The approach of the project is one of contextual integration, through an understanding of the immediate as well as larger urban fabric of the city of Fez, while concurrently providing a novel space of experience for both the local inhabitants and tourists alike.

This proposal for the refurbishment, development and revitalization of the Place Lalla Yeddouna neighborhood and Medina in Fez provides a bridge between not only the two sides of the old city, but also, through the generation of a new type of urban social space within the city, a bridge between local artisans, community residents and annual tourists. The existing urban fabric of the old city of Fez is comprised of a densely knit network of low-rising masonry buildings with little or no space between structures to allow for maximum shading from the intense solar radiation. The few exposed exterior walls incorporate very few openings to the street and are typically plain without much articulation in detail or decoration. The integration of light and air to the interior of most structures is facilitated through either an internalized central courtyard space or through the residual spaces made between the irregularly shaped exteriors of adjacent buildings. The resulting urban organization is one of local order, small alleyways, high density, limited large scale public spaces and an emphasis on the occupation of the roof as an alternative to the ground plane.

Recognizing the value of the Place Lalla Yeddouna’s architectural and regional building character as well as being a center for artisan works, the Elevated Grid proposal seeks to integrate with, as well as positively redefine the Medina as a unique destination space within the old city of Fez and the region in general. The aim is to maintain an experience of density while also liberating the ground plane from the traditional load bearing wall construction that currently dominates the urban field. Through an analysis of the surrounding urban grid of the city, major and minor lines of structuration were projected over the given site area. In general a mix of retail, workshops, restaurant and artisan exhibition spaces were maintained, however due to the close proximity of the Bin Lamdoun parking the hotel was situated at the north area of the site. Through an elevation of the building program 4.5m above the ground plane a new public urban space is generated underneath. It’s anticipated that this space would be predominantly used as a flexible market space, but could also accommodate larger gatherings of mixed community events. Elevating the program also allows for the building mass to shade the space below allowing for use throughout all times of the day. In order to further free the new space from obstructions the structure of the building has been consolidated into hollow vertical columns made up of compression rings at top and bottom and two layers of vertical supports. These spaces structure the building and also function as courtyards allowing light and air to circulate into the deep areas of the building. A visually similar strategy of vertical screening is proposed for the development of all exposed building surfaces to the exterior, a system of two layer variable vertical louvers is proposed to produce both shade, diffuse light to the interior and will also produce a decorative moray effect as one moves throughout the spaces of the building. Additionally since the main building volume has been raised up from the ground plane it may easily create new connections over the existing riverbed in the form of occupiable bridges. Being more flexible internally these bridge spaces have been programmed with the Artisan exhibition areas creating a flexible link between both sides of the old city.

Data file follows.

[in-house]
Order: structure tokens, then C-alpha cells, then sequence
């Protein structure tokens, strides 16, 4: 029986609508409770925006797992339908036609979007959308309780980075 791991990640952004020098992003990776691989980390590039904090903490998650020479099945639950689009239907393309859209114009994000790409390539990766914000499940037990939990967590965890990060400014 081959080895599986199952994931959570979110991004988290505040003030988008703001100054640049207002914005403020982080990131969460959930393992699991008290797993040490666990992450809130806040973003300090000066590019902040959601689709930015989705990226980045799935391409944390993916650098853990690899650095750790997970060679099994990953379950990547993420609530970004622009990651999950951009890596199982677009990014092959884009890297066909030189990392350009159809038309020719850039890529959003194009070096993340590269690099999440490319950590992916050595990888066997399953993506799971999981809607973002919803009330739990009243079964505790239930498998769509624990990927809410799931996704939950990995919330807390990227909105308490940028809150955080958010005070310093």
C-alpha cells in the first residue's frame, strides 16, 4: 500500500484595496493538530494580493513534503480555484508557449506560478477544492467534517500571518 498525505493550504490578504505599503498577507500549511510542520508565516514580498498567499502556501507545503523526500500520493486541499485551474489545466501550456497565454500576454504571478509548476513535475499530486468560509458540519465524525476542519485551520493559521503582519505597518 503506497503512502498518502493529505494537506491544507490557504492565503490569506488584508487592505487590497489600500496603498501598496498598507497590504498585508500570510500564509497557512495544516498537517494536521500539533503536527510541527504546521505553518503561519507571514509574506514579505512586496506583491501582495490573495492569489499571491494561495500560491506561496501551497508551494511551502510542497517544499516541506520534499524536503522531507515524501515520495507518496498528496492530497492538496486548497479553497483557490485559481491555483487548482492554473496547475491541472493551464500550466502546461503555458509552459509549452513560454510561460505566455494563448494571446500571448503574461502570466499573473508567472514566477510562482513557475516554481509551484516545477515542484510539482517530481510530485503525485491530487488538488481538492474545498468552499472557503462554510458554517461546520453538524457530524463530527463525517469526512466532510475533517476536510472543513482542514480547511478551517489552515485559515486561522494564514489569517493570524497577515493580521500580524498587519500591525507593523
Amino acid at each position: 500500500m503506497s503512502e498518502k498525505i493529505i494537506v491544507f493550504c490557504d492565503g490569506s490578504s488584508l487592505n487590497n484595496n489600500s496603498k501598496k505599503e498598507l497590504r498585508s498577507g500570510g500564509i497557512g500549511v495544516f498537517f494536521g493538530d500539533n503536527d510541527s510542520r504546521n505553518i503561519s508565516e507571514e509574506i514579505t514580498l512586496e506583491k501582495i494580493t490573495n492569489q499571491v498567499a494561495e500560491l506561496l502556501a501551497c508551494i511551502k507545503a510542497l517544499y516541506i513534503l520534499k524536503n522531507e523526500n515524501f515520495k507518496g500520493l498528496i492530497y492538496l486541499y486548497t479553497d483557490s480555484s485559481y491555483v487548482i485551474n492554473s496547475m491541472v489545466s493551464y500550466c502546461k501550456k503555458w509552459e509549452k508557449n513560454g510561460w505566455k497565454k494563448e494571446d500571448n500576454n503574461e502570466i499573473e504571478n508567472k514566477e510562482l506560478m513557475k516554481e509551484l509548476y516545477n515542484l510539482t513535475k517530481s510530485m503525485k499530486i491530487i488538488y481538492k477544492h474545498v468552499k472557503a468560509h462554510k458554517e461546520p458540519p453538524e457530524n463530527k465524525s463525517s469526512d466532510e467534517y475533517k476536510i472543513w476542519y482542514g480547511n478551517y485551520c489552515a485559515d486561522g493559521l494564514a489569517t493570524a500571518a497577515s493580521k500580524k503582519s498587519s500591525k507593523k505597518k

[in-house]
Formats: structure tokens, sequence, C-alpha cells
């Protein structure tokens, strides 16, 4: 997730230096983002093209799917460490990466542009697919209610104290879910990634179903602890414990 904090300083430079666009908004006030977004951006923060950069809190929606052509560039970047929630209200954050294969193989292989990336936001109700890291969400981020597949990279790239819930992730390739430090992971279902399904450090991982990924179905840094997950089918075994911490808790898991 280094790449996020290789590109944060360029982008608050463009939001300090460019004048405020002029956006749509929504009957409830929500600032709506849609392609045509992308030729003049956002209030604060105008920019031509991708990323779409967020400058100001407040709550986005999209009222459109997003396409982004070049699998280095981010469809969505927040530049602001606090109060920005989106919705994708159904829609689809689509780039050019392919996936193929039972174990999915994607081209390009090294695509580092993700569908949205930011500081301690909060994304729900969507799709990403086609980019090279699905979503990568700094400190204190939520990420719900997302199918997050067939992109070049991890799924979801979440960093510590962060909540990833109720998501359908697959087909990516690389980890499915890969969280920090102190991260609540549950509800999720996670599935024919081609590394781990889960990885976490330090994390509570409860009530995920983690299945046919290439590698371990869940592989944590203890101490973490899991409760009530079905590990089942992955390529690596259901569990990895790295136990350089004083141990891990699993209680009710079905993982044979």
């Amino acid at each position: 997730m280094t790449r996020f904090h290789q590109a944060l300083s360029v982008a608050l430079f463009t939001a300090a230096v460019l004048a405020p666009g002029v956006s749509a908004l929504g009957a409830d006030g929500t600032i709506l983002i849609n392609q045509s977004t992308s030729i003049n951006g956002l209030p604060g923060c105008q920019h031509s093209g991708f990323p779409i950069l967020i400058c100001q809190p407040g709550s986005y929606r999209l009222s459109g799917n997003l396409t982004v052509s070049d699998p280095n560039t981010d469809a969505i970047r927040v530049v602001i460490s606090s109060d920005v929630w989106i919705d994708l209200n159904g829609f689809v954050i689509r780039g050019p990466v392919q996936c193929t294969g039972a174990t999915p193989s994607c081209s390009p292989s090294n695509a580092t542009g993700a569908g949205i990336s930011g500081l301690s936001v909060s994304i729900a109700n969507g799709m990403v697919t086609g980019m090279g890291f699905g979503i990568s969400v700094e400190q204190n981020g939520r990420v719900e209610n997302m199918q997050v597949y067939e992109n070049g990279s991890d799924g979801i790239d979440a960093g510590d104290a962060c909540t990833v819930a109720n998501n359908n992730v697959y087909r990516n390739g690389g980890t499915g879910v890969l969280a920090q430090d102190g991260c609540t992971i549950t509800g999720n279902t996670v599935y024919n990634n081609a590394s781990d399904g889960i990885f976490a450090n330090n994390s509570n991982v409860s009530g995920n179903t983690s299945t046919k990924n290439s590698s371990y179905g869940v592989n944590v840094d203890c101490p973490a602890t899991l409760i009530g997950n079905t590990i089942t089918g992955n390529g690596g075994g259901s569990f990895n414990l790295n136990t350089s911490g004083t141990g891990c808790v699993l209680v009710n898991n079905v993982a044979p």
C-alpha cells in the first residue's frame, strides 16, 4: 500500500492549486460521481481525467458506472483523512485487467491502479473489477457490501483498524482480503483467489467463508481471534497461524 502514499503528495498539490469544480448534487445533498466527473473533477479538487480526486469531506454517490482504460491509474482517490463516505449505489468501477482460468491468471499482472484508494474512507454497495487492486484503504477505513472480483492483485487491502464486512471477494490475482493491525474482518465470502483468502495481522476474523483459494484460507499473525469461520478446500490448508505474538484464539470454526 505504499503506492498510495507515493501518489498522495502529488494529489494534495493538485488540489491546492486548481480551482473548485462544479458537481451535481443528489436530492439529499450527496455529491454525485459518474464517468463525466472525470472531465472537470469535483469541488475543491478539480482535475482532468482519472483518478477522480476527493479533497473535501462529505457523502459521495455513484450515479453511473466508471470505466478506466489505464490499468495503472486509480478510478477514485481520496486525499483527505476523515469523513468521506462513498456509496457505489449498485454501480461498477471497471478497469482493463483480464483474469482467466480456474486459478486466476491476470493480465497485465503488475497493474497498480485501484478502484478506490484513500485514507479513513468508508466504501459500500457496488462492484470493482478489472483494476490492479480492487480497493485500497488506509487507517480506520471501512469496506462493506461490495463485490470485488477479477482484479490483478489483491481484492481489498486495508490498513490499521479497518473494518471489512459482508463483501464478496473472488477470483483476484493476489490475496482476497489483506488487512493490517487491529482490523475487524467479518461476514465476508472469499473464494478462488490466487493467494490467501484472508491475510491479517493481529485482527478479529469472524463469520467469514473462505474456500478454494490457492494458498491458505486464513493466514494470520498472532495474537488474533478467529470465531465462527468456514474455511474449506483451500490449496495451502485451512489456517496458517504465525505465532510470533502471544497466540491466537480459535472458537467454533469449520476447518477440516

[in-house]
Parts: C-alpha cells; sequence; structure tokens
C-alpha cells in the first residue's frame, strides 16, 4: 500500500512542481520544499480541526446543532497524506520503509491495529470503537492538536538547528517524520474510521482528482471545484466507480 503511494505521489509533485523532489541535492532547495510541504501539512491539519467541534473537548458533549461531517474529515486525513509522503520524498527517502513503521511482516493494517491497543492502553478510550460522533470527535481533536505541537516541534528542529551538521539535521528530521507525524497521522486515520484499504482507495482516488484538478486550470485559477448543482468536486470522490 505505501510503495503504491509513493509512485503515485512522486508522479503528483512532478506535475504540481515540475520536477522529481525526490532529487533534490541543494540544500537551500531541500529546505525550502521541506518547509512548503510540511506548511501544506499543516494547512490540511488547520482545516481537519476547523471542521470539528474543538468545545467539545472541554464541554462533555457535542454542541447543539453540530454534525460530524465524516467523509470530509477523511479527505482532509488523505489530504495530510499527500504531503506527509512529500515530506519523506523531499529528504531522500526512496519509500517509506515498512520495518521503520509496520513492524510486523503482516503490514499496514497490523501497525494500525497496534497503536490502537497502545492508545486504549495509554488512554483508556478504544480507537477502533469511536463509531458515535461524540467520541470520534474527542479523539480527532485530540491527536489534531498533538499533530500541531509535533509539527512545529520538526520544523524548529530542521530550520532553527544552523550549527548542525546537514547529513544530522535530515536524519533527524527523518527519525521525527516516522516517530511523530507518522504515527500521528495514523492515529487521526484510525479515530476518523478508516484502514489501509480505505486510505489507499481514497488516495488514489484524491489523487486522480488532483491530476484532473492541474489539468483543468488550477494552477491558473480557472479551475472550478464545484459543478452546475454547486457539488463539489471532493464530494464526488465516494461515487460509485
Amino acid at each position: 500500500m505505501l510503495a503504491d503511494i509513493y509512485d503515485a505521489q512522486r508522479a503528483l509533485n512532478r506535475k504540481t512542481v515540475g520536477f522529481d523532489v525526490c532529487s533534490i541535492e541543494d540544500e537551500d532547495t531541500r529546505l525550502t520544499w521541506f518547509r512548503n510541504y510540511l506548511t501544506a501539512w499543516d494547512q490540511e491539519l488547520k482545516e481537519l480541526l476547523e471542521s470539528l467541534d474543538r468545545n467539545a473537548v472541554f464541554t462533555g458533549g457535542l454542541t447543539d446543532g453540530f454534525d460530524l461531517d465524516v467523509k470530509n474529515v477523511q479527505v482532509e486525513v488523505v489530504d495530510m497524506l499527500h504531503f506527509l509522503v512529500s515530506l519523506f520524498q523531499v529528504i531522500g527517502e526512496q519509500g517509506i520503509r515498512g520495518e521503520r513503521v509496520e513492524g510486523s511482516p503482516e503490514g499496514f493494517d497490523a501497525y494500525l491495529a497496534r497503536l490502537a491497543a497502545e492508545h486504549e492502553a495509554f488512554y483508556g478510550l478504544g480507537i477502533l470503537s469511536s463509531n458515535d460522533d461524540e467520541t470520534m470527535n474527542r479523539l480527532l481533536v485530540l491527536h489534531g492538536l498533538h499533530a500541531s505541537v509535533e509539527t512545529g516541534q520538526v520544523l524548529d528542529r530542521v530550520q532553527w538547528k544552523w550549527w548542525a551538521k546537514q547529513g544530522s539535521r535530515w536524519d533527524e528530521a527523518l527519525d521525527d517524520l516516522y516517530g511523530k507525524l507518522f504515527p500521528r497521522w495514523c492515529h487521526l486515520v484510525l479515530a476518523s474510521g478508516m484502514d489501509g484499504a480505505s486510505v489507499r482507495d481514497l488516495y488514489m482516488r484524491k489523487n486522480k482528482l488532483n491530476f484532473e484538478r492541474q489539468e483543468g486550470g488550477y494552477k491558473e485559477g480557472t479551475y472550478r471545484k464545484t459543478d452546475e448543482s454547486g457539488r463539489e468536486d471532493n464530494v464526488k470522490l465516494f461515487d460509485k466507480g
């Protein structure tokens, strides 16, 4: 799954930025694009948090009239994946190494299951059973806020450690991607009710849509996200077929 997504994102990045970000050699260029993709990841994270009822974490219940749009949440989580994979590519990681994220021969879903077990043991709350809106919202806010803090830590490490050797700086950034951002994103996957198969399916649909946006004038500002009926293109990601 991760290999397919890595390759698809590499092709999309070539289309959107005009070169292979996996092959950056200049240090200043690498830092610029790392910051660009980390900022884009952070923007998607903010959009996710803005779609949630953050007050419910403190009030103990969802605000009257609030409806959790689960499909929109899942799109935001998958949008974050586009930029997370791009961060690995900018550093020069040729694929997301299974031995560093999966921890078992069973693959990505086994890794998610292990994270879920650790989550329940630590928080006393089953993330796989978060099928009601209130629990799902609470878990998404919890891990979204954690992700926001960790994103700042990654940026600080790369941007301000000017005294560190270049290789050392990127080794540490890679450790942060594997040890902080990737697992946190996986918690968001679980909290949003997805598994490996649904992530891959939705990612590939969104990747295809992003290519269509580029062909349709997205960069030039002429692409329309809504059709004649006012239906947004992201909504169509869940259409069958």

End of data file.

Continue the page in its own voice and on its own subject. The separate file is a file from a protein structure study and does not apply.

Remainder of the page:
Project Type: Place Lalla Yeddouna Competition
Date: 2010
Location: Fez, Morocco
Project Team: Ryan R. Ludwig in collaboration Nerea Feliz, and contributions by Bryan Bojan, Will Quintana, Tim Reagen and Laura Schmitz